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A personal identification number (PIN) pad is an electronic keypad for customers using payment cards, such as debit cards or bank cards, to input their personal identification numbers when making purchases. PIN pads are now standard components of checkout counters at most major retailers because more shoppers have begun paying with payment cards rather than with cash or checks. The payment card industry has designed these cards with the PIN requirement as a security measure against unauthorized use.
After a payment card has been swiped at a cash register during a commerce transaction, the correct number needs to be entered into the PIN pad in order to give the vendor access to the funds linked to the card. The payment card industry's security policies have led to the development of an integrated circuit chip that is built into modern payment cards. These cards are also known as chip cards or smart cards. The chip encrypts an entered PIN number in order to prevent any third parties from possibly accessing it.
A PIN pad can be programmed to transfer banking access and information in one of two ways. Some point-of-sale systems electronically send an encrypted PIN to a bank's automated information management system for verification. Others transmit the PIN only to a recognition chip within the PIN pad itself. This second method is called offline pin verification, because the PIN is not sent over any network to an external system connected to a bank.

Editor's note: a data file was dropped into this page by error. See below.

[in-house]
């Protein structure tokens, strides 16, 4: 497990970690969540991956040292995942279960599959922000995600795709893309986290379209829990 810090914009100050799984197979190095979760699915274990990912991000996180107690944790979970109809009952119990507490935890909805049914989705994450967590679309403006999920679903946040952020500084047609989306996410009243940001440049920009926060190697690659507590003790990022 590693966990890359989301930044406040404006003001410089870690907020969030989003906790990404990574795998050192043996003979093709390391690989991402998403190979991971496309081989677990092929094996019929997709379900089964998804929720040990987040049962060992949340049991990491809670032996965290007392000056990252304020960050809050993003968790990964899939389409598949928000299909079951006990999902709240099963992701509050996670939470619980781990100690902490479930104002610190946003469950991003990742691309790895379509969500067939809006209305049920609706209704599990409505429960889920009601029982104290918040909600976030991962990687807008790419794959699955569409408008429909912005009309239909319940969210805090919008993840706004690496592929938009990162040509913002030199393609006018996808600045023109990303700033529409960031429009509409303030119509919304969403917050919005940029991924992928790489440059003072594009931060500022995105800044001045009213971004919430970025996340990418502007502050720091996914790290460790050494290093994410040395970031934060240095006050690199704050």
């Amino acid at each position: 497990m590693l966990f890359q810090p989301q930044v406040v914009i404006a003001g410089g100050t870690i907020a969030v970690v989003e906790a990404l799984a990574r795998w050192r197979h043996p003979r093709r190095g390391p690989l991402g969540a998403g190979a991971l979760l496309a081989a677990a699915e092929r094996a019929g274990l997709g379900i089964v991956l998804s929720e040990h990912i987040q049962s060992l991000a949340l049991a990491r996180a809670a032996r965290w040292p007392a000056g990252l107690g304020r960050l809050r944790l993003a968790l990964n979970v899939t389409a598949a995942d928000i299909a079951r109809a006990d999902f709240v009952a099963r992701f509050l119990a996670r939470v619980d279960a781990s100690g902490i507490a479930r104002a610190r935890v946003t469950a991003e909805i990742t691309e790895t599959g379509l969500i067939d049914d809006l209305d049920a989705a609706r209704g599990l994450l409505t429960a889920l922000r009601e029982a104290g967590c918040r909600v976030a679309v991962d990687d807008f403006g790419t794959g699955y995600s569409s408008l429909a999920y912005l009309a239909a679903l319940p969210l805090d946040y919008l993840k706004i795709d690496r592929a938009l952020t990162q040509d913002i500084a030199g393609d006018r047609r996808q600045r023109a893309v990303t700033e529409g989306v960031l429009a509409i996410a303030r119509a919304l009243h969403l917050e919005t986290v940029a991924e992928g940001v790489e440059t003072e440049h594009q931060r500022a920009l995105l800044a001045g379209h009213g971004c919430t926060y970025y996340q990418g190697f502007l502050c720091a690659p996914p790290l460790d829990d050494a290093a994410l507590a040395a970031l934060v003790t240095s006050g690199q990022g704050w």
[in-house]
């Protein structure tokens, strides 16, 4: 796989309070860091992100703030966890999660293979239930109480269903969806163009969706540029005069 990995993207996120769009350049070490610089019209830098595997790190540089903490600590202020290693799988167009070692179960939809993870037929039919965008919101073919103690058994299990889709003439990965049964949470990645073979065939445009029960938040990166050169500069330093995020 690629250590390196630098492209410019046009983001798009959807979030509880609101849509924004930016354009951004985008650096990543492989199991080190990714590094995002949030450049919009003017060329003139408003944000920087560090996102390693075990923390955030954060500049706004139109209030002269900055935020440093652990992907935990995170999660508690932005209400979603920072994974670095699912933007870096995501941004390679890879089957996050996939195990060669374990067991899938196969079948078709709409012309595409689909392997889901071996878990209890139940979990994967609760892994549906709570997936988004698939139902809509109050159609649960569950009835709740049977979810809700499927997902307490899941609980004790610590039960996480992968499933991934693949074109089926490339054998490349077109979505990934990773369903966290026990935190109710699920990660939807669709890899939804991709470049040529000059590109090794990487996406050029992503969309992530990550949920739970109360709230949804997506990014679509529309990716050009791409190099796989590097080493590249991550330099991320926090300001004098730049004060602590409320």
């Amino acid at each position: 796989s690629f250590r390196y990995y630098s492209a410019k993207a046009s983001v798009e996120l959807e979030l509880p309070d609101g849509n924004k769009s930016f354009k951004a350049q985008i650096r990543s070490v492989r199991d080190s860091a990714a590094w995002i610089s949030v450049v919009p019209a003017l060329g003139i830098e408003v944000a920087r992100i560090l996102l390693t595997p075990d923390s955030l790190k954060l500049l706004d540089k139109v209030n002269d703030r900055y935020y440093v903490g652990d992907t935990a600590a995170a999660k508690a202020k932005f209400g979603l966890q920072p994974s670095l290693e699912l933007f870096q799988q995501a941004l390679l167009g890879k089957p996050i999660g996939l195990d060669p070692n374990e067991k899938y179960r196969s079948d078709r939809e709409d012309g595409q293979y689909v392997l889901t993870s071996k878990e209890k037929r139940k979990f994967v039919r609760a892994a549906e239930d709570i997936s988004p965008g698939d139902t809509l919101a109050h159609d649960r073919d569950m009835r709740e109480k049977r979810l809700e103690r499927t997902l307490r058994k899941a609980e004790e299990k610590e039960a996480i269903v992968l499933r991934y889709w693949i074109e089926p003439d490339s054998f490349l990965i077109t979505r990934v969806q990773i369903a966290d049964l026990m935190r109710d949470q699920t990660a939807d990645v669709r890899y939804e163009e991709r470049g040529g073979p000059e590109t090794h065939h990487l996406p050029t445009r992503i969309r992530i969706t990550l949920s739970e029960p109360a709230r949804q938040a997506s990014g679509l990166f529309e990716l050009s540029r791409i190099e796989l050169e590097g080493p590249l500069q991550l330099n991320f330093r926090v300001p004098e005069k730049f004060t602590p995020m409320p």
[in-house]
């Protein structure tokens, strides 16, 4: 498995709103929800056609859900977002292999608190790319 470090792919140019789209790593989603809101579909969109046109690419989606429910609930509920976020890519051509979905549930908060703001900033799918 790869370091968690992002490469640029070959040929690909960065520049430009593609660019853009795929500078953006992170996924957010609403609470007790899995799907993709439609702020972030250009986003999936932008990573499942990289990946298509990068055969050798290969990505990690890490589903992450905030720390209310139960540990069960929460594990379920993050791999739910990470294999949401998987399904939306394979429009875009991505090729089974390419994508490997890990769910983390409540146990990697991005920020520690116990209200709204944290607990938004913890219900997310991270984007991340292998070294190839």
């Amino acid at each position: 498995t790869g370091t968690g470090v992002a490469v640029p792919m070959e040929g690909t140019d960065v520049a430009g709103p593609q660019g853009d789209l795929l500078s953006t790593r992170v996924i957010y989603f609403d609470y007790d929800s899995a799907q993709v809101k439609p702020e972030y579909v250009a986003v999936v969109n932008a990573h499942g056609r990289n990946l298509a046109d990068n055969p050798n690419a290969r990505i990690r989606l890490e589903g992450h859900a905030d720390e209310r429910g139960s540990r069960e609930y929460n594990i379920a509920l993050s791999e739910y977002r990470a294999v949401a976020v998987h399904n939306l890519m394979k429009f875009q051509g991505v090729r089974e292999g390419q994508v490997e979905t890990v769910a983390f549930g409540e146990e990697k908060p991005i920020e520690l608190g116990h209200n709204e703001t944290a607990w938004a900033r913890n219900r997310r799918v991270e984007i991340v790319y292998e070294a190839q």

Security features are high priority for the creators of the software for electronic sale transactions that include PIN pad use. If a PIN is typed incorrectly into a PIN pad, customers usually have a limited number of chances to re-enter it correctly before the card is declined altogether. This measure is the first line of defense against card theft. Additionally, PIN pads are manufactured with security coding that automatically clears any records of entered numbers if thieves attempt to download the PIN pads' data or otherwise hack into them.
The most frequently used method of encryption for PIN pads is called the Triple Data Encryption Algorithm (DEA). This encryption runs an entered PIN through a specific cipher three times, rendering the numbers into meaningless strings of characters that are very difficult for even the most persistent cyber-criminals to crack. The Triple DEA meets the standards for PIN pad security that the International Standards Organization (ISO) dictates for the payment card industry.